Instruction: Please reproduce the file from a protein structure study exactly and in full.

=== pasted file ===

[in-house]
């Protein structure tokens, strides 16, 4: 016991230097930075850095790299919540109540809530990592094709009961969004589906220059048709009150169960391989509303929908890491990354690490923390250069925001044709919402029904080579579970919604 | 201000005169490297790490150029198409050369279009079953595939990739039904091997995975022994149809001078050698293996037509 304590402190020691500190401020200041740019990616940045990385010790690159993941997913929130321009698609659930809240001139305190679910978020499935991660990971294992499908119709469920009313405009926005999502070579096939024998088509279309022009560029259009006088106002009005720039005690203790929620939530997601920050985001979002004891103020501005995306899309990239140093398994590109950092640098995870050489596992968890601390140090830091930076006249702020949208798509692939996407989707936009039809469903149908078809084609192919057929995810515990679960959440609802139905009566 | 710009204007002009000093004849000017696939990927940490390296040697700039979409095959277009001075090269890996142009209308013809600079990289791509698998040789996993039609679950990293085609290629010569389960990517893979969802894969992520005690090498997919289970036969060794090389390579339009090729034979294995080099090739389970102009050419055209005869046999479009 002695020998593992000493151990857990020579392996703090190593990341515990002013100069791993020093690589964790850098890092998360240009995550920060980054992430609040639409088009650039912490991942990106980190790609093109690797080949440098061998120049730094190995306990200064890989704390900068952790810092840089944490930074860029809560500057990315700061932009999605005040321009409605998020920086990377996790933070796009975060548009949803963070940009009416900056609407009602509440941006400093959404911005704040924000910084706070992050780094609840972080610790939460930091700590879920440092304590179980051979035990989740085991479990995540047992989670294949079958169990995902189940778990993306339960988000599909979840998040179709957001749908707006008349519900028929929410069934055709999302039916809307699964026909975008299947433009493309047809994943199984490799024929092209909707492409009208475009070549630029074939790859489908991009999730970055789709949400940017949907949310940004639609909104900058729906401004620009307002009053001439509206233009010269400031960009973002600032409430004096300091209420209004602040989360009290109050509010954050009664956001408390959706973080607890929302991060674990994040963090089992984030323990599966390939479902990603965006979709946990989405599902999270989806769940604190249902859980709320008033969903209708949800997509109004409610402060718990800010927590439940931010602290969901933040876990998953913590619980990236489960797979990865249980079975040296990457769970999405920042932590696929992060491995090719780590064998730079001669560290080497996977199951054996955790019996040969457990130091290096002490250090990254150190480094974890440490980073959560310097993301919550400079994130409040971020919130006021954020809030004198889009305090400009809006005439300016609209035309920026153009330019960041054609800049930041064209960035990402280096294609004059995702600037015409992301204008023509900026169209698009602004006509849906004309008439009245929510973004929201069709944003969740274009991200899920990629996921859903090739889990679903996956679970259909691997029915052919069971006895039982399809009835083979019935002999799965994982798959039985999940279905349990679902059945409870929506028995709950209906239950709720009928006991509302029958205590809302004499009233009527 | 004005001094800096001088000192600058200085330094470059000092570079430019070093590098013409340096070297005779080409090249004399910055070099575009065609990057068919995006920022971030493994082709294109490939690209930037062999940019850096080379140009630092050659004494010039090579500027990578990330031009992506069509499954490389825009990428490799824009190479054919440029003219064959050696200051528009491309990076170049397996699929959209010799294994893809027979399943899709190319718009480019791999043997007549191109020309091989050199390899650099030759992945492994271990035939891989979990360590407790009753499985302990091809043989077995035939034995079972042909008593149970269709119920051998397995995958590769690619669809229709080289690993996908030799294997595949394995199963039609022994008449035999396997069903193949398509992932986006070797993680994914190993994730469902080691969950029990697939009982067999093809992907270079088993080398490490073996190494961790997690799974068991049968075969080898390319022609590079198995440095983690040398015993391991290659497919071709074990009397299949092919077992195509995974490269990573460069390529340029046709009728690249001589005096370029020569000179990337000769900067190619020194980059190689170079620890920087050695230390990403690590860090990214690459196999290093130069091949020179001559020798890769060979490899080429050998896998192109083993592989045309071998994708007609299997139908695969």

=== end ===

[in-house]
């Protein structure tokens, strides 16, 4: 016991230097930075850095790299919540109540809530990592094709009961969004589906220059048709009150169960391989509303929908890491990354690490923390250069925001044709919402029904080579579970919604 | 201000005169490297790490150029198409050369279009079953595939990739039904091997995975022994149809001078050698293996037509 304590402190020691500190401020200041740019990616940045990385010790690159993941997913929130321009698609659930809240001139305190679910978020499935991660990971294992499908119709469920009313405009926005999502070579096939024998088509279309022009560029259009006088106002009005720039005690203790929620939530997601920050985001979002004891103020501005995306899309990239140093398994590109950092640098995870050489596992968890601390140090830091930076006249702020949208798509692939996407989707936009039809469903149908078809084609192919057929995810515990679960959440609802139905009566 | 710009204007002009000093004849000017696939990927940490390296040697700039979409095959277009001075090269890996142009209308013809600079990289791509698998040789996993039609679950990293085609290629010569389960990517893979969802894969992520005690090498997919289970036969060794090389390579339009090729034979294995080099090739389970102009050419055209005869046999479009 002695020998593992000493151990857990020579392996703090190593990341515990002013100069791993020093690589964790850098890092998360240009995550920060980054992430609040639409088009650039912490991942990106980190790609093109690797080949440098061998120049730094190995306990200064890989704390900068952790810092840089944490930074860029809560500057990315700061932009999605005040321009409605998020920086990377996790933070796009975060548009949803963070940009009416900056609407009602509440941006400093959404911005704040924000910084706070992050780094609840972080610790939460930091700590879920440092304590179980051979035990989740085991479990995540047992989670294949079958169990995902189940778990993306339960988000599909979840998040179709957001749908707006008349519900028929929410069934055709999302039916809307699964026909975008299947433009493309047809994943199984490799024929092209909707492409009208475009070549630029074939790859489908991009999730970055789709949400940017949907949310940004639609909104900058729906401004620009307002009053001439509206233009010269400031960009973002600032409430004096300091209420209004602040989360009290109050509010954050009664956001408390959706973080607890929302991060674990994040963090089992984030323990599966390939479902990603965006979709946990989405599902999270989806769940604190249902859980709320008033969903209708949800997509109004409610402060718990800010927590439940931010602290969901933040876990998953913590619980990236489960797979990865249980079975040296990457769970999405920042932590696929992060491995090719780590064998730079001669560290080497996977199951054996955790019996040969457990130091290096002490250090990254150190480094974890440490980073959560310097993301919550400079994130409040971020919130006021954020809030004198889009305090400009809006005439300016609209035309920026153009330019960041054609800049930041064209960035990402280096294609004059995702600037015409992301204008023509900026169209698009602004006509849906004309008439009245929510973004929201069709944003969740274009991200899920990629996921859903090739889990679903996956679970259909691997029915052919069971006895039982399809009835083979019935002999799965994982798959039985999940279905349990679902059945409870929506028995709950209906239950709720009928006991509302029958205590809302004499009233009527 | 004005001094800096001088000192600058200085330094470059000092570079430019070093590098013409340096070297005779080409090249004399910055070099575009065609990057068919995006920022971030493994082709294109490939690209930037062999940019850096080379140009630092050659004494010039090579500027990578990330031009992506069509499954490389825009990428490799824009190479054919440029003219064959050696200051528009491309990076170049397996699929959209010799294994893809027979399943899709190319718009480019791999043997007549191109020309091989050199390899650099030759992945492994271990035939891989979990360590407790009753499985302990091809043989077995035939034995079972042909008593149970269709119920051998397995995958590769690619669809229709080289690993996908030799294997595949394995199963039609022994008449035999396997069903193949398509992932986006070797993680994914190993994730469902080691969950029990697939009982067999093809992907270079088993080398490490073996190494961790997690799974068991049968075969080898390319022609590079198995440095983690040398015993391991290659497919071709074990009397299949092919077992195509995974490269990573460069390529340029046709009728690249001589005096370029020569000179990337000769900067190619020194980059190689170079620890920087050695230390990403690590860090990214690459196999290093130069091949020179001559020798890769060979490899080429050998896998192109083993592989045309071998994708007609299997139908695969």